Joined on 10/20/05
Pros: The value of this card is amazing, not only is the price after MIR excellent, this card comes with a $40 free game, and an excellent warranty. This card is powerful enough to play any of the recent games, at any "reasonable" resolution (1680x1050 and under) on high settings with great frame rates. So far I have observed: Crysis: all settings on high, 2xAA, 1440x900= ~ 30fps COD4: all settings max, 4xAA, 1680x1050= ~65fps HL2: all settings max, 4xAA, 1680x1050= ~130fps ETQW: all settings max, 4xAA, 1680x1050= ~60fps (no matter what res or settings I use, it never goes above [or below] 60fps) The card is relatively quiet when idling (I have 4 1200rpm 120mm fans in my case, and it sits about 3 feet away from my head, and I cant hear it over them). I was planning on purchasing a cheaper card, and COD4, but when I saw this, I knew it was the best deal. This was the same price as buying a $70 card and the $40 game, but with better performance.
Cons: The card runs warm... I wont say hot, because most graphics cards that are reference design (aka, non-fancy cooler) run at least this hot. I havn't done a load temp test with it yet, but mine idles in the low 50's (ambient of about 22c). The main problem I have with the cooling on this card, is that it not only exhausts the heat inside the case, but it blows it in the wrong direction for most cases. What is happening to me, is my PCI-E slot is low enough that the airflow from my bottom front fan that the cool air is basically blowing directly into the exhaust of the GPU (from a few in away)... and I think that the fans are "fighting" each other. There has been no side effect of this as of yet, but it just seems counterintuitive to how a HS should be designed. The fan gets kind of loud when it runs at full speed... it is slightly louder than the stock CPU fan for an AM2+... so while its "loud" its actually fine, you wont notice it when gaming... you'll be to distracted.
Overall Review: Alot of people here seem confused about if their PSU is enough to run this. Wattages are important, but what it really comes down to is amperage. If you plan to run a 9800GT in your system, you need to have at least 26-28amps available on the 12v rail. If you're lucky, your PSU will tell you in its specs (the sticker on the side) how many amps it has on the 12v rail. If you're not as lucky, you can still find out, it just takes some simple math. Amps = wattage/volts... so you just take how many watts you have on your 12v rail, and divide by 12 to get your amperage. My earthwatts 430 has 360w/12v=30a, and has been running it just fine. (note: you CANNOT just add the amperage up if you have more than one 12v rail... you still must do the math... my earthwatts has two 17amp 12rails, but must keep to a 360w max between them, so always go off of the total wattage for all of the rails.) This is my first GPU, and i'm Impressed with the quality. I'll definitely consider XFX ag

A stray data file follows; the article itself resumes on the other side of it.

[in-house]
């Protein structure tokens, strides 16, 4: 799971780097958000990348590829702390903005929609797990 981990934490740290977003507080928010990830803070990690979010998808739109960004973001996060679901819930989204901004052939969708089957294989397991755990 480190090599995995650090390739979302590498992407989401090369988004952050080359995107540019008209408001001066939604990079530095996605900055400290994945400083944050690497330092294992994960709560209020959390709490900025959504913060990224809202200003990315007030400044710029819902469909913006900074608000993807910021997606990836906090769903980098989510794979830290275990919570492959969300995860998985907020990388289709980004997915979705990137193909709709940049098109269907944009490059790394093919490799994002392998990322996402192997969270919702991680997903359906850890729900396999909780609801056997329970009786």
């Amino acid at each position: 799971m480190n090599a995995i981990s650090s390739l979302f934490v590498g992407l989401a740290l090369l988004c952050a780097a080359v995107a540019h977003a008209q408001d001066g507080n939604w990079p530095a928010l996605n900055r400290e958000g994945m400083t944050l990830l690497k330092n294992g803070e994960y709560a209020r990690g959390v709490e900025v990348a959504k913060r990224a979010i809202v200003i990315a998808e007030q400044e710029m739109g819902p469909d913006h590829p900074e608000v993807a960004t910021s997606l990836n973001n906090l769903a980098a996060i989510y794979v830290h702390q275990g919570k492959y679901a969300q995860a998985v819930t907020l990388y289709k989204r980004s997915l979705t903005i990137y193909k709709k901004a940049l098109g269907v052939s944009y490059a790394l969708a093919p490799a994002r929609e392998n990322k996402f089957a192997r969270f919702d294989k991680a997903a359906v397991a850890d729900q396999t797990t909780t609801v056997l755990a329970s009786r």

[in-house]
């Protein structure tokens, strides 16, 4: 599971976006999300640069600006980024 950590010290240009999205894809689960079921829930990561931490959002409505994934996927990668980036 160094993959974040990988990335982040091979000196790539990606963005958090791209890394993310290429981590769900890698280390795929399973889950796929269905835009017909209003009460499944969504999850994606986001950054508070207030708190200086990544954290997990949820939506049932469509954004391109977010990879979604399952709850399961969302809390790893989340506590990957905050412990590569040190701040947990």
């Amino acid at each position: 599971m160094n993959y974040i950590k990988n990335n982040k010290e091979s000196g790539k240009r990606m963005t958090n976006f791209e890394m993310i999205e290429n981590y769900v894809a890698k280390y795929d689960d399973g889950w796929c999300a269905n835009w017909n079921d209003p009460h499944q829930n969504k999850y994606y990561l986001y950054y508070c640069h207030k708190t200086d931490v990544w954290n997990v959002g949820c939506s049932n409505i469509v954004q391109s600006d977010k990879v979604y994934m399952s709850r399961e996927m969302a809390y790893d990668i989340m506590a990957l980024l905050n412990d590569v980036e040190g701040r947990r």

Pros: Powerful laptop for its "weight class." I use this laptop much like I used my netbook before it, and have been pleasantly surprised. It is easy to carry around, and has the benefit of not driving me crazy with how slow it is (which is what my netbook did). The battery life is good if you are just taking notes in class and lightly browsing the web (I get between 8-10 hrs on a charge on a regular basis, but I have tweaked my power settings for a bit more battery life). Performance is good. In case you don't know, the ASUS super hybrid engine actually overclocks the processor when it is in "High Performance" mode (2.8GHz), and the 415M is powerful enough to play most games out there. For reference, it plays Starcraft 2 on all low settings, but with the terrain on medium. The build quality is good (get lots of comments about it actually), and the temperatures are very good at all times. It doesn't seem to heat up near as much as the U36JC sounds like it does (max temp ~ 75c).
Cons: Construction quality is good, but not the best. There is a bit of flex in the keyboard (you'll notice it if you are looking for it, but in general use I don't even think about it). And also, the bottom panel doesn't feel as solid as the top of the laptop does, but by no means does it feel "flimsy". Also... the glossy screen.... *sigh. Maybe they'll learn someday that we don't generally like Glossy screens on portable laptops. Bloatware... also annoying, but that was expected. Also, when I got my laptop the spacebar didn't function correctly all of the time (didn't regester a space when I pressed it on the front right hand corner). I fixed it myself rather than sending it in to get fixed though.